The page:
Our 'First Five' are 5 resources & to-do's that will help you get organized and prepared quickly. We recommend exploring these resources as soon as possible. For a full overview and analysis of why these resources are important, read our blog post.
11 Cancer Tips from the Mayo Clinic.
The Mayo Clinic is one of the country's best medical centers. It is the first and largest integrated nonprofit medical group practice in the world, employing more than 3,800 physicians and scientists and 50,900 allied health staff.
They have put together 11 quick tips for coping with cancer. It's a good quick overview but we recognize much more will need to be discussed and expanded upon - which we will. But for now, it lays a good framework.
Buy this book.
There are a lot of books on nutrition. You will or may have already met with your hospital's nutritionist. Lots of information. But if you buy one book, buy "The Cancer Fighting Kitchen" by Rebecca Katz, MS.
Not only does the book have wonderful, easy to make recipes, but it categorizes recipes that are most effective before treatments, during treatments, and after treatments. It gives wonderful tips and useful hints to help cope with appetite changes, lack of appetite, and natural side effect management.
For example: is the patient having a hard time drinking water because of metallic tastes in their mouth, a side effect of chemotherapy? Dr. Katz recommends squeezing lemon onto water or other foods to remove any metallic tastes. Easy to take photos of the recipes to send to friends / family who offer to help cook.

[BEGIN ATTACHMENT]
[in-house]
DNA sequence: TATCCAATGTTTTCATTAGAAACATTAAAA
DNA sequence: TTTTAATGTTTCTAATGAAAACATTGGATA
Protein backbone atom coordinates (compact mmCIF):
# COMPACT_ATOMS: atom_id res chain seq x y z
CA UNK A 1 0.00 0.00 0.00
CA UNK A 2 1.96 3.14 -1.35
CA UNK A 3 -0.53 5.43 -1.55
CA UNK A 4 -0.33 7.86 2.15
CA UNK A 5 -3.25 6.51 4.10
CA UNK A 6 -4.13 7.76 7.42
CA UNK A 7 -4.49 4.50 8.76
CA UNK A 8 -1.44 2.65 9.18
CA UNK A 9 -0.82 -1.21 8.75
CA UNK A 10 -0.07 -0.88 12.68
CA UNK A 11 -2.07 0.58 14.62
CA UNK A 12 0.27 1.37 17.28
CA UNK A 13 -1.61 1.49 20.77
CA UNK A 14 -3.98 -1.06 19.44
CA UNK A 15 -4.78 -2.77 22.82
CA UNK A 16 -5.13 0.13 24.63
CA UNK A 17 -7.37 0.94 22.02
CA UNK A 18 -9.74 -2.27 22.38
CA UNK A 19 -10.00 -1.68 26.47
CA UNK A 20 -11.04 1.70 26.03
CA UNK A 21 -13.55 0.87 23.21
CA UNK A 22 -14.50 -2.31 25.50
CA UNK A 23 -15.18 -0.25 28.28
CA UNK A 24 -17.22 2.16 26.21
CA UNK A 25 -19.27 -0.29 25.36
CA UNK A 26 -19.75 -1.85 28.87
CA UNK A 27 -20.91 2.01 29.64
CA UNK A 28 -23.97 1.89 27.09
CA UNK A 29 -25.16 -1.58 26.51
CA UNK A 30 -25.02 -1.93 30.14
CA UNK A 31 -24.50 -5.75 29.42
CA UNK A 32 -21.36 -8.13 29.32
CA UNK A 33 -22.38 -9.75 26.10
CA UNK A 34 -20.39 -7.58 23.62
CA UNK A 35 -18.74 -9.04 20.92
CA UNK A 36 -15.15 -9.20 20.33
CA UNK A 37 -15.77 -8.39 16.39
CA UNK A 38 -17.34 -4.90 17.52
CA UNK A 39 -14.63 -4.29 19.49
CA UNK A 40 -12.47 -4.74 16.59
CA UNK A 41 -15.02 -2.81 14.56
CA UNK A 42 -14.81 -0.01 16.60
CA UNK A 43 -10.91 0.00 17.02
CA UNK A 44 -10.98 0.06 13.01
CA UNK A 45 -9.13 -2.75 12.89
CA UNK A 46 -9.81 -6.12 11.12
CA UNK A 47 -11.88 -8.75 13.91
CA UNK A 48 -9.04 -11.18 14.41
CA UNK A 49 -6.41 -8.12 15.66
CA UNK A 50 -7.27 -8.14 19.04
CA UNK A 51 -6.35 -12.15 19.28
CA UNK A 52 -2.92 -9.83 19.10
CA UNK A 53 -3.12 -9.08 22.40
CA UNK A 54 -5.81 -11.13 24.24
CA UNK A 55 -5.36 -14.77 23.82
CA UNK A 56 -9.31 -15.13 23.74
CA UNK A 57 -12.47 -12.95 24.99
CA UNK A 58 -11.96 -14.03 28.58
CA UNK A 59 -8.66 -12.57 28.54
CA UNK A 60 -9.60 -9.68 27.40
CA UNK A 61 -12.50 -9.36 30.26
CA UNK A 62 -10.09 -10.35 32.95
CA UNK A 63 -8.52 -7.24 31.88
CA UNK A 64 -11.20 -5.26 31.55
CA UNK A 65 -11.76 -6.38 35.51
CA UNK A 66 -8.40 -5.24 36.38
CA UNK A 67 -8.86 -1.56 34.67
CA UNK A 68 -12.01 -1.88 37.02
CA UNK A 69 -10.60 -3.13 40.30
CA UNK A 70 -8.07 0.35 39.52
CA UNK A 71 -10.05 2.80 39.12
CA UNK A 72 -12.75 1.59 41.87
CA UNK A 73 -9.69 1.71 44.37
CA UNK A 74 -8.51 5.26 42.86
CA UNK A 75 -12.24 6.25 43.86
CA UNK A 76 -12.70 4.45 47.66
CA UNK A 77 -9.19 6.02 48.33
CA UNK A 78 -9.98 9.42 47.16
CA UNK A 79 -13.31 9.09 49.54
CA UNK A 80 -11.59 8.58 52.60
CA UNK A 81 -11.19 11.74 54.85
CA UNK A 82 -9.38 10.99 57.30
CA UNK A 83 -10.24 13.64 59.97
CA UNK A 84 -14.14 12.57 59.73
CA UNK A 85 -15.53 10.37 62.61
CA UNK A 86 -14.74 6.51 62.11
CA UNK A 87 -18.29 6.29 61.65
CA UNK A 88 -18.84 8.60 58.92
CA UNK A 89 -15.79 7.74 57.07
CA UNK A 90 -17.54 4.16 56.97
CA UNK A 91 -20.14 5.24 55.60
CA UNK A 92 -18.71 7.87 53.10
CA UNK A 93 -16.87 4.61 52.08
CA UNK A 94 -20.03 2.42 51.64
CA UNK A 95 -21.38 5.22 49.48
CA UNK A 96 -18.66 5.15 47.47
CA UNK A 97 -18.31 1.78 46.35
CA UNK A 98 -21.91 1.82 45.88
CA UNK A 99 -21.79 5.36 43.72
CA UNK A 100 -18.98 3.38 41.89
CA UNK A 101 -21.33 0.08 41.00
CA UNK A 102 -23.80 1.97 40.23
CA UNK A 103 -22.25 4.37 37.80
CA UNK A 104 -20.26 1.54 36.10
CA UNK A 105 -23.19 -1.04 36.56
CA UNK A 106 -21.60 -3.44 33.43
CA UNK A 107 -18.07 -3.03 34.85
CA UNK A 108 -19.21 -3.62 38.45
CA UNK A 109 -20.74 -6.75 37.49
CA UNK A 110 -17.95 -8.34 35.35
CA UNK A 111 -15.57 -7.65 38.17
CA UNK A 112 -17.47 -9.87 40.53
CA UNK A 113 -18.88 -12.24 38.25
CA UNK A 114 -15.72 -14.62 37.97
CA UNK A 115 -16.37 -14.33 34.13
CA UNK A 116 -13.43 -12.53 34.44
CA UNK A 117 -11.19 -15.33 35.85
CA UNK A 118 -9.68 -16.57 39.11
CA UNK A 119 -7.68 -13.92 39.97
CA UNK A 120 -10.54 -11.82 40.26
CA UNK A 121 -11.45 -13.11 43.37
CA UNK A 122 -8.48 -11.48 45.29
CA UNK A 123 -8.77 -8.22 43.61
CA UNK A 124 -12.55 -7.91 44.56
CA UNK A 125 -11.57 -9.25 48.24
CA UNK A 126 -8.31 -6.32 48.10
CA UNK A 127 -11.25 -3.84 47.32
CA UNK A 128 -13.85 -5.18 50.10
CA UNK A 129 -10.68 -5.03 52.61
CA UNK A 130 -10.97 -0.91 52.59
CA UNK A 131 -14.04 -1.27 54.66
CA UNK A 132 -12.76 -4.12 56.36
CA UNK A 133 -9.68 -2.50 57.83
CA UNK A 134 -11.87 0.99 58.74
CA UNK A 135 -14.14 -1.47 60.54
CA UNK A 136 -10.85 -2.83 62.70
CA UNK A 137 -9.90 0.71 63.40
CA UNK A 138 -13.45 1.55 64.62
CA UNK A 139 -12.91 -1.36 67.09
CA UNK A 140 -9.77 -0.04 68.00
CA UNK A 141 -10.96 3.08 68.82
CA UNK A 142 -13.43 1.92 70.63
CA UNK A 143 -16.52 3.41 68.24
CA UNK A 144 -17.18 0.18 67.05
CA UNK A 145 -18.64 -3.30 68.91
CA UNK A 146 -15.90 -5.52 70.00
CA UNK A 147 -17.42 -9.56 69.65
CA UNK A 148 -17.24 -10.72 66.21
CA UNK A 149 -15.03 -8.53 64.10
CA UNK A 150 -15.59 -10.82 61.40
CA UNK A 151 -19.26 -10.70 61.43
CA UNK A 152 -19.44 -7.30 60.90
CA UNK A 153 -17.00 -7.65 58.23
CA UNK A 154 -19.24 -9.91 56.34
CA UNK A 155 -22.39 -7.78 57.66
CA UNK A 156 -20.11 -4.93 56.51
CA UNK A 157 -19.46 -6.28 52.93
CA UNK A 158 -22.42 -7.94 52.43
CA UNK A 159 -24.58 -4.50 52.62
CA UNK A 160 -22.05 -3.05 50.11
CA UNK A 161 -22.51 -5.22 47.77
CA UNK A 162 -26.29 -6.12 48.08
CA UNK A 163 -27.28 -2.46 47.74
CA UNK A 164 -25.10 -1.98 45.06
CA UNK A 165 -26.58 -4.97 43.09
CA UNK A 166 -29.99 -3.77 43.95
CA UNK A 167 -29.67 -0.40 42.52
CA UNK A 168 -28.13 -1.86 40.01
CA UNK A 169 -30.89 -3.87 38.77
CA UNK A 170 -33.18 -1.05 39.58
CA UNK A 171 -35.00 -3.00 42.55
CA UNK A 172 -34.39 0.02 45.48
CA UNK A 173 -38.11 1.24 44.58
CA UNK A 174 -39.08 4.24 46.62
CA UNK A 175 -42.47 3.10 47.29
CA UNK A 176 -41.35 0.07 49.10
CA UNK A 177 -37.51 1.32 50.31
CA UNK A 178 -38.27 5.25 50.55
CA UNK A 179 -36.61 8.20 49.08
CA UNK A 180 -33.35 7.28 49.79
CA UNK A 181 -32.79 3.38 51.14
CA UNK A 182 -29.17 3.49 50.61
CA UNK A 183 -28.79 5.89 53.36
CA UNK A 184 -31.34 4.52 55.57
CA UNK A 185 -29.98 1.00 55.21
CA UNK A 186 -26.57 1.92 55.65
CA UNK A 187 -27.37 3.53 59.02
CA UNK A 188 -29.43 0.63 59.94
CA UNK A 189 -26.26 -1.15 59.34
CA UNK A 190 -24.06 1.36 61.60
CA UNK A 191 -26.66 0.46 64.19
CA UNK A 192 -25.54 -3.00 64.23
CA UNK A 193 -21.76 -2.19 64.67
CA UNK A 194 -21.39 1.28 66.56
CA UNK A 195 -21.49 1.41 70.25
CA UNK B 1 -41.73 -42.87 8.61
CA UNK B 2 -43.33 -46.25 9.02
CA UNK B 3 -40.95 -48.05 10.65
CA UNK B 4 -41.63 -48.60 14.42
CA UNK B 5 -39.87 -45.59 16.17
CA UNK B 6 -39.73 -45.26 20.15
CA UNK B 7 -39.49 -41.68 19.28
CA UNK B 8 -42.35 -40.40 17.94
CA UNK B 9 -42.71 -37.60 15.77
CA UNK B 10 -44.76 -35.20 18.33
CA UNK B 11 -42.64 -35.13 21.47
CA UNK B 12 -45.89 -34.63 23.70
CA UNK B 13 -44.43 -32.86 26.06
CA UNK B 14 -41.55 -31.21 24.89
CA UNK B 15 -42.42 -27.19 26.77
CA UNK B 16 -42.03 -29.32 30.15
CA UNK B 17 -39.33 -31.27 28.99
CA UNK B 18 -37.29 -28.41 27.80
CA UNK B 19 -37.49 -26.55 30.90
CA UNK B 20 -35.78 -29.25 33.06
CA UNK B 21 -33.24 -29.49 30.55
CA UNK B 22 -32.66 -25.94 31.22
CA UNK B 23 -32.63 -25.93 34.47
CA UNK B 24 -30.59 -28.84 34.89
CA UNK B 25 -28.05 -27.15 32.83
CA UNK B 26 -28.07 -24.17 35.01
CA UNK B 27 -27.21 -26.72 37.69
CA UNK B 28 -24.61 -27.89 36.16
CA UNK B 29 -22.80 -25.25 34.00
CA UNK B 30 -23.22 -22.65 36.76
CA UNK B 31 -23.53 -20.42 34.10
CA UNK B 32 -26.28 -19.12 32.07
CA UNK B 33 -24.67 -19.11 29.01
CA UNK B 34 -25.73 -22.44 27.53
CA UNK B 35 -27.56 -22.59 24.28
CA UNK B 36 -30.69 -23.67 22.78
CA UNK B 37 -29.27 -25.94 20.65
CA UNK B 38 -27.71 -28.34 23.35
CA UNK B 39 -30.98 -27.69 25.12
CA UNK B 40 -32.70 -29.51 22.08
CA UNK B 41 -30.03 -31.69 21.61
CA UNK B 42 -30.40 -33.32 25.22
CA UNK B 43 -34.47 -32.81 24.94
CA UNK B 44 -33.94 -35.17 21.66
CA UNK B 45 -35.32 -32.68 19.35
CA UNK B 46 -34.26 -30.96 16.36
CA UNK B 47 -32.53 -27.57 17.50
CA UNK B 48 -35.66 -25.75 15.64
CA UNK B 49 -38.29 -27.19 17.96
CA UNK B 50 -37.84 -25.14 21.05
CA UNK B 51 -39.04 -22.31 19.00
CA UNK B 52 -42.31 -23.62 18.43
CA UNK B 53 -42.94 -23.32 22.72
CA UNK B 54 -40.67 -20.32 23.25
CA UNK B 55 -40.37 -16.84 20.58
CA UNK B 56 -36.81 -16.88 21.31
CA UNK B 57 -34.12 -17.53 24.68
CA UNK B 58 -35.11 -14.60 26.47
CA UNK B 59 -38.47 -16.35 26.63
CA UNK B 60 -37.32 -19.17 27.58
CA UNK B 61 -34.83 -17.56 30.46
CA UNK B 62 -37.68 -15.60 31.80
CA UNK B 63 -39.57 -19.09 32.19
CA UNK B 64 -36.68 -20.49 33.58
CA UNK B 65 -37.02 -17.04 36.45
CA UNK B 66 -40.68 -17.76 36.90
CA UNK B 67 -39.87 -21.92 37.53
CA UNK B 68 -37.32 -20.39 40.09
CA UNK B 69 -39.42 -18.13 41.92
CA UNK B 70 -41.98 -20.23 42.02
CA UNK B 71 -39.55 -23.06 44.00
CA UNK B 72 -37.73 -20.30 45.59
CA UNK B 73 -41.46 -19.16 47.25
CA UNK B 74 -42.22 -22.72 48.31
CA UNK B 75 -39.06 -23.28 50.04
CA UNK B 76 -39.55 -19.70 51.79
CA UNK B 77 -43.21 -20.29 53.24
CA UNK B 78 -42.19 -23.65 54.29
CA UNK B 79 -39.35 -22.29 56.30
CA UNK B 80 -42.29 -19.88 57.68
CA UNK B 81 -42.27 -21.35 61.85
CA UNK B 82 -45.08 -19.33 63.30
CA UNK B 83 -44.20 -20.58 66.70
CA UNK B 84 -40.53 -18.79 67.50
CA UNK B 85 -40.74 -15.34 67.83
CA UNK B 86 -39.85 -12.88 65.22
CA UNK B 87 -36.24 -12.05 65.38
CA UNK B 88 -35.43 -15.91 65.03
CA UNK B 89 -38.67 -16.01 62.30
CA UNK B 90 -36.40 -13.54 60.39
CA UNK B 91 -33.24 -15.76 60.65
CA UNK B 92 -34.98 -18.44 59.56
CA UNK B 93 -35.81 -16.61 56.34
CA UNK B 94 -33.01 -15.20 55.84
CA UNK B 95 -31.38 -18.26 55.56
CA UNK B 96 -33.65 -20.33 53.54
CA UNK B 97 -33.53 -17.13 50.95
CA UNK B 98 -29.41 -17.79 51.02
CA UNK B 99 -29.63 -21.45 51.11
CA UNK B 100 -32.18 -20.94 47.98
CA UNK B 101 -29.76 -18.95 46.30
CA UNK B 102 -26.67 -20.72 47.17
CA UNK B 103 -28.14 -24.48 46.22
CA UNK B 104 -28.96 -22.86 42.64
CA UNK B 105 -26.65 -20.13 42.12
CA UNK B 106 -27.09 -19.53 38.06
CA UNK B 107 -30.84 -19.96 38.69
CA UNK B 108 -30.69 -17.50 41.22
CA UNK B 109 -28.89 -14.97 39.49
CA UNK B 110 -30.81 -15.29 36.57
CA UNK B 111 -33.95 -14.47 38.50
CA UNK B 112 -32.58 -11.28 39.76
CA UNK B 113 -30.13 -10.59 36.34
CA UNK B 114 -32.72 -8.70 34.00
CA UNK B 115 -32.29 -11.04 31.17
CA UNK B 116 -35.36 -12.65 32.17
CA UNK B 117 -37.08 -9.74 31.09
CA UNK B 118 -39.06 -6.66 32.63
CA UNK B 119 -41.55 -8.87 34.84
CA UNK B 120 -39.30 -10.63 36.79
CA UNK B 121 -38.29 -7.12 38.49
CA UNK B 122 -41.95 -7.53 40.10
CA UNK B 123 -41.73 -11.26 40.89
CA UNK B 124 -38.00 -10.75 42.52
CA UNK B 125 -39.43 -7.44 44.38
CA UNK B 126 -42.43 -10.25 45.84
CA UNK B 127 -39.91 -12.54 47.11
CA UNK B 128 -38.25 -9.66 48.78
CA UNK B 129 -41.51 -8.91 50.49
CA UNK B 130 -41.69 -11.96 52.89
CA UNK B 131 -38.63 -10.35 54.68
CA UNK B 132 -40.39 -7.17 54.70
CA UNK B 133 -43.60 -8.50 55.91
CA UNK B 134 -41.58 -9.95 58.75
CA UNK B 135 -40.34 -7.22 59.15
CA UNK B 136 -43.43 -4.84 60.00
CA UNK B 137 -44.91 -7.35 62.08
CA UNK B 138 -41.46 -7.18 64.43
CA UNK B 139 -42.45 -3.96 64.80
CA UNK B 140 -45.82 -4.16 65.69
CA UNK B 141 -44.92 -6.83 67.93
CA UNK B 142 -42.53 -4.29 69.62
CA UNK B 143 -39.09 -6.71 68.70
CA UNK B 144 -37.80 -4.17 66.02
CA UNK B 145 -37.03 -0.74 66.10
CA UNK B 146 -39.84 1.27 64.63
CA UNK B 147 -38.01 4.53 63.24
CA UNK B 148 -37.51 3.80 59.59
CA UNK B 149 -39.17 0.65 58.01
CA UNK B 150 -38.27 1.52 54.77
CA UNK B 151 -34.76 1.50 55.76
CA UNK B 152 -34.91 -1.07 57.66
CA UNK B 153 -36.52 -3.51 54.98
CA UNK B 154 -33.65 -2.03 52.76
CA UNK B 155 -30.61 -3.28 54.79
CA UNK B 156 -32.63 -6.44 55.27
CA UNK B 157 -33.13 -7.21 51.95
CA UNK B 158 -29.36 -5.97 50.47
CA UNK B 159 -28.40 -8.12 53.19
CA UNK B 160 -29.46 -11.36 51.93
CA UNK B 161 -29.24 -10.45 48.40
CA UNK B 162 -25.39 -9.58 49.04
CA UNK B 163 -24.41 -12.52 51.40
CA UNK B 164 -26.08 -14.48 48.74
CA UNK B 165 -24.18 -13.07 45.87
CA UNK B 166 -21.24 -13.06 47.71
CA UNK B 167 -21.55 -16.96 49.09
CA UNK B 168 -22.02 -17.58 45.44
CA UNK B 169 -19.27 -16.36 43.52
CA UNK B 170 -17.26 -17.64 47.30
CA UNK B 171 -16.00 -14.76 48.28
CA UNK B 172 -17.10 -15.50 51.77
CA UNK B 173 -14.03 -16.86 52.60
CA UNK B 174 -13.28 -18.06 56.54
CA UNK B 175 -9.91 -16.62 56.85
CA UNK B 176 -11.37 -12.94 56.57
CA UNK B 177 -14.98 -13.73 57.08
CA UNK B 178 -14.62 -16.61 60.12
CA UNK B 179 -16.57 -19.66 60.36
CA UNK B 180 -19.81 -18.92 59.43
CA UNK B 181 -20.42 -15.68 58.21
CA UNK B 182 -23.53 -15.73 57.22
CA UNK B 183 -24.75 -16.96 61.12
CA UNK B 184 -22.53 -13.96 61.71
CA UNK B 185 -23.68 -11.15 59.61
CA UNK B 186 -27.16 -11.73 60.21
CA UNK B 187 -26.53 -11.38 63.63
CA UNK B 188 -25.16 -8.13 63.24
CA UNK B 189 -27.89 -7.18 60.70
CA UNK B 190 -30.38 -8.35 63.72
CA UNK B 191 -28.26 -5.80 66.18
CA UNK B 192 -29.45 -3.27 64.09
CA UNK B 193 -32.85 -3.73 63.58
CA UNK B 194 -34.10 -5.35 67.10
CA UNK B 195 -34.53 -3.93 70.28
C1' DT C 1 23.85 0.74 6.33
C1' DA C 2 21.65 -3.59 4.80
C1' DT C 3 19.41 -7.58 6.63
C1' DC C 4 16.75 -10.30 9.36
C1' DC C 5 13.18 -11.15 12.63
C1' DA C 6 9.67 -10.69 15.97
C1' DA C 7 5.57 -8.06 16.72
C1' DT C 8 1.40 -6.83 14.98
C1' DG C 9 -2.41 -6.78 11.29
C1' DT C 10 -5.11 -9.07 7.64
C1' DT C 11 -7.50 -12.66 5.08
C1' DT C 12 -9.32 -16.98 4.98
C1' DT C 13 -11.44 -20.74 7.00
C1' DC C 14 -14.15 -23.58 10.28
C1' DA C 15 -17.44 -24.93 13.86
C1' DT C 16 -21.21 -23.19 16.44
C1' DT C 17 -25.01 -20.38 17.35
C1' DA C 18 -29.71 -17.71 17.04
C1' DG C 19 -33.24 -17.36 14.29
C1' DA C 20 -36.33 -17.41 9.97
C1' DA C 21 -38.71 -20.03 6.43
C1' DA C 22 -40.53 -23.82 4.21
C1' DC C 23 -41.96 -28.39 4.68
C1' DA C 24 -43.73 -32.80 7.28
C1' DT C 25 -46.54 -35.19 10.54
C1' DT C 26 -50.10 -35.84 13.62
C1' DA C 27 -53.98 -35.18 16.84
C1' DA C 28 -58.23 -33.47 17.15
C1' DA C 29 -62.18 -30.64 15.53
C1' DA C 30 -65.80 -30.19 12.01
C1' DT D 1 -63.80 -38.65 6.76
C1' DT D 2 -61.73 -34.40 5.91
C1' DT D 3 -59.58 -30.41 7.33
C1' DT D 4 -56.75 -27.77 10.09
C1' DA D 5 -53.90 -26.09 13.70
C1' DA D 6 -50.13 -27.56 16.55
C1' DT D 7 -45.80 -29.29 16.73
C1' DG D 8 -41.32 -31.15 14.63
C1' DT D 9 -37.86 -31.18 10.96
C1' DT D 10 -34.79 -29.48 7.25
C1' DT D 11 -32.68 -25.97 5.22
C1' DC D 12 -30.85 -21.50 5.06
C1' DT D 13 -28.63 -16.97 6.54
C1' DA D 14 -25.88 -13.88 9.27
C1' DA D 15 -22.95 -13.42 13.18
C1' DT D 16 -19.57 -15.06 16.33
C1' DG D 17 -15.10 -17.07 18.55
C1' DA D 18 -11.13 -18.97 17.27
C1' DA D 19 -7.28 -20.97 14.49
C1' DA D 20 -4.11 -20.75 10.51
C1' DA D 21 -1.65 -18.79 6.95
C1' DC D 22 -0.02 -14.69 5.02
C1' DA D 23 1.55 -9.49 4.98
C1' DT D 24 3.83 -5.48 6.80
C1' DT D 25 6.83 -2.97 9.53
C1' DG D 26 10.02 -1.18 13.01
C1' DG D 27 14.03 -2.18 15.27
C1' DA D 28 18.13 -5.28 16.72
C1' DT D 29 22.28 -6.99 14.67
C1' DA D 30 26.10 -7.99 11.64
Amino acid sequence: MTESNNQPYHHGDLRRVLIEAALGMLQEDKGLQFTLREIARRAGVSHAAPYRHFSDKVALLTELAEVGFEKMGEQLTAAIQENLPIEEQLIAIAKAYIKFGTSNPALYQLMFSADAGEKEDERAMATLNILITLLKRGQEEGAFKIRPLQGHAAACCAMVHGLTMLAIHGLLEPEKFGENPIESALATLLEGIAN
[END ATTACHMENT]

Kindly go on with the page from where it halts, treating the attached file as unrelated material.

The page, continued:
Let CancerQ help you get organized.
We spent months researching, building, and creating your personal cancer fighting headquarters, your very own personal & private CancerQ Dashboard.
Our dashboard allows you to access all of these resources and more, at any time, quickly reading or saving for later.
You can also create your own personal notes, reminders, and upload important files - all in one place. Sign up to get started.
Importance of Mindfulness & Meditation.
For many, meditation is a new and foreign practice. But news flash: it's not just for hippies. It does, however, take practice and some getting used to.
Remaining calm, relaxed, and focused can be of critical importance during a fight with cancer. Meditation & guided imagery, are extremely powerful (and free) tools to help a patient and family remain focused, relaxed, and energized. (Meditation has numerous benefits which can be read further here: http://news.harvard.edu/gazette/story/2011/01/eight-weeks-to-a-better-brain/)
That is why the timing of when to introduce meditation is key. Introduce and practice it as soon as you can, prior to treatments, before symptoms and side effects really start to set in. The time you should have started meditating was yesterday. That way, when the patient starts to have negative side effects or isn't feeling well after treatments, they are already accustomed to meditation and familiar with it's benefits - there is familiarity and ownership.
While many meditation videos can be found on YouTube, we highly recommend the numerous cancer mediation downloads / cds from Health Journeys.
Cancer & The Internet.
The American Cancer Society (www.cancer.org) has a pretty good overview about cancer on the internet - how to interpret information, how to read cancer articles online, tips to find credibility, and other advice.
It's not perfect, but it covers some basics. Take the time to explore and read. Many of these topics we will revisit in various forms.
now it's time to review Our Wheel: 8 vital topics and a handful of the most important & Vetted resources on each topic.
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